It has been a wild, four-year ride at TCU for quarterback Max Duggan.
He needed unexpected heart surgery before his sophomore year and played most of last season with a broken bone in his foot. He then went from losing his starting job going into this season with a new coaching staff to being the Heisman Trophy runner-up whose 42nd career start will come Saturday in the College Football Playoff semifinal against Michigan in the Fiesta Bowl.
“Every time something’s gone bad … I’ve never seen him panic, I’ve never seen him complain,” All-America guard Steve Avila said. “He plays so hard. I’ve never seen a quarterback take hits like him, and just get up and walk it off.”
Both on and off the field.
When new coach Sonny Dykes and offensive coordinator Garrett Riley initially chose redshirt freshman Chandler Morris as their starting quarterback, Duggan was disappointed in himself. But he said he wasn't mad at the new coaches, and never considered leaving TCU.
“You get over it pretty quickly,” Duggan said. “Because there's a season to be played.”
A season that could have turned out much differently for TCU (12-1) without Duggan, the fourth-year senior who has taken nearly every snap since coming on in the second half of the opener after Morris sprained his knee.
Duggan has thrown for 3,321 yards with 30 touchdowns and four interceptions, and run for 404 yards with six more scores. He led three consecutive second-half comeback wins over ranked Big 12 teams in October, and in late November avoided a playoff-busting loss at Baylor with two scoring drives at the end of the game while standout receiver Quentin Johnston and leading rusher Kendre Miller were both on the sideline hurt.
Down 11 points midway through the fourth quarter to Kansas State in the Big 12 title game, the Frogs got even with an 80-yard drive on which Duggan had 95 yards rushing. He collapsed to his knees in the end zone after his 8-yard TD with 1:51 left in regulation, then had to throw the game-tying 2-point conversion.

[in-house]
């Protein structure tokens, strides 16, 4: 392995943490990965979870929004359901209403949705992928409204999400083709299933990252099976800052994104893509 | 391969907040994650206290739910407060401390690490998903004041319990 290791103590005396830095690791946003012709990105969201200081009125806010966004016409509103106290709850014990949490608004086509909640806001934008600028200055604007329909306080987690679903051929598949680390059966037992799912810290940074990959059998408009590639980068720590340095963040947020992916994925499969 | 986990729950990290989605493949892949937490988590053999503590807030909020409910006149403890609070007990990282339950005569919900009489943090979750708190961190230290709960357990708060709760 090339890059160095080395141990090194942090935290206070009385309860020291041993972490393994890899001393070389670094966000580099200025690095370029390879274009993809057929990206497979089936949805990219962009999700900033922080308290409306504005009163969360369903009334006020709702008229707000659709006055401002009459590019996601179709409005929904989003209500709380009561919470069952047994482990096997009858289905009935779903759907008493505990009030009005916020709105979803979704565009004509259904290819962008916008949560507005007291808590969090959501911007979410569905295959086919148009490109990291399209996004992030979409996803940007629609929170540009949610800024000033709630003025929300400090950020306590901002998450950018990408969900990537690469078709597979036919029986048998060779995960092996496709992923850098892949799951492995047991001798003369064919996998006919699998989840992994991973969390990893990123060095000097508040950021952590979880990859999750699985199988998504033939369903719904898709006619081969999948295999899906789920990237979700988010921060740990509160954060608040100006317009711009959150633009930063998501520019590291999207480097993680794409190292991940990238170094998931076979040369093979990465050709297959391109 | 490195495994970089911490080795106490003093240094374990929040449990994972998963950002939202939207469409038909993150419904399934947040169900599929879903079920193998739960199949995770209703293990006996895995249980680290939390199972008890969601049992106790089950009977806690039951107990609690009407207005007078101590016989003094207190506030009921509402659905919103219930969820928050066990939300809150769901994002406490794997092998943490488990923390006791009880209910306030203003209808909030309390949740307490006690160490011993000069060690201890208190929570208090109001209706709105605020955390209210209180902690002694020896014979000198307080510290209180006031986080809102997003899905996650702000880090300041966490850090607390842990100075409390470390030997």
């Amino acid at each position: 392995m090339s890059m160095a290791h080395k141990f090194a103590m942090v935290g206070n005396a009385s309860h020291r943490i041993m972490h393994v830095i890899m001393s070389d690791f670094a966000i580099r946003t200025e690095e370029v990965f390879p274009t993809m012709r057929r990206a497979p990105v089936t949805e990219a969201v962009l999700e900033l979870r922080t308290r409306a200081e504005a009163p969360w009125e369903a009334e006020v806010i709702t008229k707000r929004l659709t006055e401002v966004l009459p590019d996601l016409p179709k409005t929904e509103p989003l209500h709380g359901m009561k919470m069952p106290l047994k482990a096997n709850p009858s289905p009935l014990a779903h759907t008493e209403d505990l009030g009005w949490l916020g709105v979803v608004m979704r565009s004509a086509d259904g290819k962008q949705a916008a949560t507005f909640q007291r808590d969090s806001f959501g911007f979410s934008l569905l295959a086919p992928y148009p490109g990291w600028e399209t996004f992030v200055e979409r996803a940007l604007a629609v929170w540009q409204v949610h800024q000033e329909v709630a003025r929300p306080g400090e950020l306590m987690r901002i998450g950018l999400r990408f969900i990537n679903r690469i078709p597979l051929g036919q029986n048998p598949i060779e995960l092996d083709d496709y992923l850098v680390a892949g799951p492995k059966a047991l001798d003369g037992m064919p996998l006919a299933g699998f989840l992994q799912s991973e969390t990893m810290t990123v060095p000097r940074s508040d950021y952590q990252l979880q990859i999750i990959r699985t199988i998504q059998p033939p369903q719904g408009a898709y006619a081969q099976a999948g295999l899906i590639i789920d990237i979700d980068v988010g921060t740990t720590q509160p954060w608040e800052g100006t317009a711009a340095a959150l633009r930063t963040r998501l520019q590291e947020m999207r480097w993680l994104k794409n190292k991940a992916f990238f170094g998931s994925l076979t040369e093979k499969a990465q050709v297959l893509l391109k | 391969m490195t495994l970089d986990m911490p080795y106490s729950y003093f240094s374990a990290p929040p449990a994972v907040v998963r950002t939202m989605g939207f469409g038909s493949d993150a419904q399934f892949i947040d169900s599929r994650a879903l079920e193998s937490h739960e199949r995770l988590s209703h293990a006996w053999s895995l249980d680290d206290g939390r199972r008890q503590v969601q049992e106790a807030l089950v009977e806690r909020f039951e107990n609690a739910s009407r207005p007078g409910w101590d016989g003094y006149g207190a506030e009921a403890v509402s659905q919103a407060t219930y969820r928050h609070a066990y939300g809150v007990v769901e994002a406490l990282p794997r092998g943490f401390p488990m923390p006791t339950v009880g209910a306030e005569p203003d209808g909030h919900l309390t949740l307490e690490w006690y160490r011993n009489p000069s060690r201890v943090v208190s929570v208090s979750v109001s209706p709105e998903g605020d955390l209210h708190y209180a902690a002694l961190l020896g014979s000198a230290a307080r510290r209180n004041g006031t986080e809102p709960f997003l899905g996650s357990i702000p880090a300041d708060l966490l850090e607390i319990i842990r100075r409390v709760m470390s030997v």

Duggan wept after the overtime loss to K-State, distraught that he was unable give the Horned Frogs a conference title despite his gutsy fourth-quarter comeback.
“That just kind of motivates everybody to go the extra yard, not only for our teammates, but for him,” Johnston said.
Johnston said every time the Frogs “get in sort of a dark place … he’s always the one to come, especially with the offense, kind of be that spark.”
“I think a big part of our success is ... because of that mentality that he has and everybody watching him every single day, and watching what he does and how much he cares about his teammates and how much he loves those guys, and how he would do anything in the world for them,” Dykes said.
Duggan graduated from TCU’s business school Dec. 17 and has already said he will skip his available extra college season for the NFL draft.
Even though he finished second to USC quarterback Caleb Williams in the Heisman Trophy voting, Duggan won the Davey O’Brien Award. He is the first TCU player to win the QB award named after the school’s only Heisman Trophy winner — in 1938, a national championship season.
The Iowa Gatorade player of the year and a four-star recruit, Duggan started 10 games as a true freshman for TCU in 2019. Before the start of the 2020 season, a previously unknown heart issue was discovered during enhanced preseason testing during the pandemic. Two days after a procedure to fix the heart issue, Duggan needed emergency surgery because of a blood clot.
The son of a coach didn’t miss a game.
“Everybody believes in Max,” linebacker Dee Winters said. “He’s a confident player and he has a lot of maturity to him.”
Ask any of his teammates, and any of the players who go against him, and they all would say the same.
“It means a lot. I think you need to have self-confidence. But a lot of that self-confidence comes from people around you that their opinions really matter to you,” Duggan said. “It makes you play a lot more free, a little bit more loose.”
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